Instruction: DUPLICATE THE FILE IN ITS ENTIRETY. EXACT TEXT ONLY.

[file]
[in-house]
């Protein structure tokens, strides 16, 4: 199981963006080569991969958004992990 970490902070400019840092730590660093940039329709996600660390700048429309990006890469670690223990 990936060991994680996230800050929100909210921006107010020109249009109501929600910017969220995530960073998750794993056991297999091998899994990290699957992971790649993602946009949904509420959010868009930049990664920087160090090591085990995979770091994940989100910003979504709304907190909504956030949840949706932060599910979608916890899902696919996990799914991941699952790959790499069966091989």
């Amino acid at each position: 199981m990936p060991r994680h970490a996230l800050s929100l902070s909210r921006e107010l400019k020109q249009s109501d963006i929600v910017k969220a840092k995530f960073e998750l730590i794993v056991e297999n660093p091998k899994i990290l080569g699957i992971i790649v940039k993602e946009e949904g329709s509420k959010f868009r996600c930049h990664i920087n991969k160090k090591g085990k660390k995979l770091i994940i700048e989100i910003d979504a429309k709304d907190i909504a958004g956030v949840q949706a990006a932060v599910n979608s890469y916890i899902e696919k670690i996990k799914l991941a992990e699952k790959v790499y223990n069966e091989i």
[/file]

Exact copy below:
[in-house]
């Protein structure tokens, strides 16, 4: 199981963006080569991969958004992990 970490902070400019840092730590660093940039329709996600660390700048429309990006890469670690223990 990936060991994680996230800050929100909210921006107010020109249009109501929600910017969220995530960073998750794993056991297999091998899994990290699957992971790649993602946009949904509420959010868009930049990664920087160090090591085990995979770091994940989100910003979504709304907190909504956030949840949706932060599910979608916890899902696919996990799914991941699952790959790499069966091989």
């Amino acid at each position: 199981m990936p060991r994680h970490a996230l800050s929100l902070s909210r921006e107010l400019k020109q249009s109501d963006i929600v910017k969220a840092k995530f960073e998750l730590i794993v056991e297999n660093p091998k899994i990290l080569g699957i992971i790649v940039k993602e946009e949904g329709s509420k959010f868009r996600c930049h990664i920087n991969k160090k090591g085990k660390k995979l770091i994940i700048e989100i910003d979504a429309k709304d907190i909504a958004g956030v949840q949706a990006a932060v599910n979608s890469y916890i899902e696919k670690i996990k799914l991941a992990e699952k790959v790499y223990n069966e091989i």